But to all those who would be tempted by weakness, let us leave no doubt that we will be as strong as we need to be for as long as we need to be.但是,对所有那些见软就欺的人来说,让我们不容置疑地表明,我们需要多么强大就会多强大:需要强大多久,就会强大多久。Over the past twenty years, since I first came to this Capital as a freshman Congressman, I have visited most of the nations of the world.自从我作为新当选的国会议员首次来到国会大厦之后的20多年来,我已经出访过世界上大多数国家。I have come to know the leaders of the world, and the great forces, the hatreds, the fears that divide the world.我结识了世界各国的领导人,了解到使世界陷于四分五裂的各种强大势力,各种深仇大恨,各种恐惧心理。I know that peace does not come through wishing for it--that there is no substitute for days and even years of patient and prolonged diplomacy.我知道,和于不会单凭愿望就能到来——这需要日复一日,甚至年复一年地进行耐心而持久的外交努力,除此别无他法。I also know the people of the world.我也了解世界各国人民。I have seen the hunger of a homeless child, the pain of a man wounded in battle, the grief of a mother who has lost her son.我见到过无家可归的儿童在忍饥挨饿,战争中挂负伤的男人在痛苦呻吟,失去孩子的母亲在无限悲伤。I know these have no ideology, no race.我知道,这些并没有意识形态和种族之分。I know America. I know the heart of America is good.我了解美国。我了解美国的心是善良的。I speak from my own heart, and the heart of my country, the deep concern we have for those who suffer, and those who sorrow.我从心底里,从我国人民的心底里,向那些蒙受不幸和痛苦的人们表达我们的深切关怀。I have taken an oath today in the presence of God and my countrymen to uphold and defend the Constitution of the ed States.今天,我在上帝和我国同胞面前宣誓,拥护和捍卫合众国宪法。To that oath I now add this sacred commitment: I shall consecrate my office, my energies, and all the wisdom I can summon, to the cause of peace among nations.除了这一誓言,我现在还要补充一项神圣的义务:我将把自己的职责、精力以及我所能使唤的一切智慧,一并奉献给各国之间的和平事业。Let this message be heard by strong and weak alike:让强者和弱者都能听到这一信息:The peace we seek to win is not victory over any other people, but the peace that comes ;with healing in its wings;; with compassion for those who have suffered;我们企求赢得的和平不是战胜任何一个民族,而是“和平天使”带来的为治愈创伤的和平:是对遭受苦难者予以同情的和平;with understanding for those who have opposed us; with the opportunity for all the peoples of this earth to choose their own destiny.是对那些反对过我们的人予以谅解的和平;是地球上各族人民都有选择自己命运的机会的和平。02/437817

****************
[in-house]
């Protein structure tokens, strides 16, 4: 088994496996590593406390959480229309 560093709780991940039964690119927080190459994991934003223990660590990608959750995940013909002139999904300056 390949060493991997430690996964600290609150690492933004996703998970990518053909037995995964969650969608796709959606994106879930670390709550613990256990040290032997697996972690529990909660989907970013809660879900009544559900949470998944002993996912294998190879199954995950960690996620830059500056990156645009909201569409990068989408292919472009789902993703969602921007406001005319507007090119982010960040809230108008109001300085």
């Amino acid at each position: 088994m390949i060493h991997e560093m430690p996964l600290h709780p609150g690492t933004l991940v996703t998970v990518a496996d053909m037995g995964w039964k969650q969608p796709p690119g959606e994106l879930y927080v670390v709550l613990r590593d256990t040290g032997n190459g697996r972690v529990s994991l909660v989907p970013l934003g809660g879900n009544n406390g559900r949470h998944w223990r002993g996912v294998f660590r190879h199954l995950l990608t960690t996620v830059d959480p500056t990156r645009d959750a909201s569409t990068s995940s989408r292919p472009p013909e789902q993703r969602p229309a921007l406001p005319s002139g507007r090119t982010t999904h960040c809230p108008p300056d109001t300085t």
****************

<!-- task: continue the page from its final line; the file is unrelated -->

点击此处看视频2011年7月7日,最后一部哈利波特7《哈利波特与死亡圣器》下集于伦敦Trafalgar Square首映典礼圆满结束,上千名来自世界各地的哈迷们参与到了这次的“送别”。转眼10年过去了,从2001年第一部哈利波特登上屏幕,它就瞬间成为了我们这一代人心目中的偶像,虽然作者是英国人,电影是美国人制作的,但这个故事却成为了一个世界性的文化代表,受到了世界各地影迷们的热衷。201108/149388